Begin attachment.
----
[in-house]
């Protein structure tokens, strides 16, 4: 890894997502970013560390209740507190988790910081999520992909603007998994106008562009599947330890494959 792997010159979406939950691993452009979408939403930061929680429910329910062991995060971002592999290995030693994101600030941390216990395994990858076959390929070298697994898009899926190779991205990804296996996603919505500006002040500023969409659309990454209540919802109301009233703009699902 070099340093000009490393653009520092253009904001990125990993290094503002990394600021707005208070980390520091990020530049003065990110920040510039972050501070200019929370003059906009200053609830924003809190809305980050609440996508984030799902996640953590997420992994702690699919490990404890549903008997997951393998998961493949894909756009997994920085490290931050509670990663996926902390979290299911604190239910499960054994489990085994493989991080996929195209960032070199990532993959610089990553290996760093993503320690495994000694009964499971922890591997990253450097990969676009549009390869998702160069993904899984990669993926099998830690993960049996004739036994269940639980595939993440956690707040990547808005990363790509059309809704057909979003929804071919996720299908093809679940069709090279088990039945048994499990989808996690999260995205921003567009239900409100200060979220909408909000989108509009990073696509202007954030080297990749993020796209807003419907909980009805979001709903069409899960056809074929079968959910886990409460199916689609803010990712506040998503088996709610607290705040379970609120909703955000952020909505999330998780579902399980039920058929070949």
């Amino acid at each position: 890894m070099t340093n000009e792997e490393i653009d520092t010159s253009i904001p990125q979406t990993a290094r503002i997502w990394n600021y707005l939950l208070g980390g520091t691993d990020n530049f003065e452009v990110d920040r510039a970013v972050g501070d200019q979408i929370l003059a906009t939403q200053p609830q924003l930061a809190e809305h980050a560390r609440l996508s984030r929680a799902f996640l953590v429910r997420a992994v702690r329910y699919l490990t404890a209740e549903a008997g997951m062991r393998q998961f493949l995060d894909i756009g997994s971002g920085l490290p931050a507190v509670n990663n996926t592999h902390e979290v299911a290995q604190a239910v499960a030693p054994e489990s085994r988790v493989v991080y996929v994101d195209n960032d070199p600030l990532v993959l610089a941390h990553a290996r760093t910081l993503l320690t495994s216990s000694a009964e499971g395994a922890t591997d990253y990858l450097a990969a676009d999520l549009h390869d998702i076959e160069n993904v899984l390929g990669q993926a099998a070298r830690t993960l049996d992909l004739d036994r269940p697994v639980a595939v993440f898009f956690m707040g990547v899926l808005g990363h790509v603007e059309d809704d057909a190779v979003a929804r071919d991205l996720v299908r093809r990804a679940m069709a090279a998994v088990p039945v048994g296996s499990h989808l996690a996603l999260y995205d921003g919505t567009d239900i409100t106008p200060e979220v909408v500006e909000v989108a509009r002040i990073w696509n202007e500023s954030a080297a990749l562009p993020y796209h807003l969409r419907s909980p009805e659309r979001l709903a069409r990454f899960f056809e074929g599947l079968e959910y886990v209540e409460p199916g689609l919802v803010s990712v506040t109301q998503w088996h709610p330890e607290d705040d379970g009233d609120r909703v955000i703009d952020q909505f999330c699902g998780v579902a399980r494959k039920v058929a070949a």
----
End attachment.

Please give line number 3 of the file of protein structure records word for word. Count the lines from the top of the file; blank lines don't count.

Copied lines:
């Amino acid at each position: 890894m070099t340093n000009e792997e490393i653009d520092t010159s253009i904001p990125q979406t990993a290094r503002i997502w990394n600021y707005l939950l208070g980390g520091t691993d990020n530049f003065e452009v990110d920040r510039a970013v972050g501070d200019q979408i929370l003059a906009t939403q200053p609830q924003l930061a809190e809305h980050a560390r609440l996508s984030r929680a799902f996640l953590v429910r997420a992994v702690r329910y699919l490990t404890a209740e549903a008997g997951m062991r393998q998961f493949l995060d894909i756009g997994s971002g920085l490290p931050a507190v509670n990663n996926t592999h902390e979290v299911a290995q604190a239910v499960a030693p054994e489990s085994r988790v493989v991080y996929v994101d195209n960032d070199p600030l990532v993959l610089a941390h990553a290996r760093t910081l993503l320690t495994s216990s000694a009964e499971g395994a922890t591997d990253y990858l450097a990969a676009d999520l549009h390869d998702i076959e160069n993904v899984l390929g990669q993926a099998a070298r830690t993960l049996d992909l004739d036994r269940p697994v639980a595939v993440f898009f956690m707040g990547v899926l808005g990363h790509v603007e059309d809704d057909a190779v979003a929804r071919d991205l996720v299908r093809r990804a679940m069709a090279a998994v088990p039945v048994g296996s499990h989808l996690a996603l999260y995205d921003g919505t567009d239900i409100t106008p200060e979220v909408v500006e909000v989108a509009r002040i990073w696509n202007e500023s954030a080297a990749l562009p993020y796209h807003l969409r419907s909980p009805e659309r979001l709903a069409r990454f899960f056809e074929g599947l079968e959910y886990v209540e409460p199916g689609l919802v803010s990712v506040t109301q998503w088996h709610p330890e607290d705040d379970g009233d609120r909703v955000i703009d952020q909505f999330c699902g998780v579902a399980r494959k039920v058929a070949a």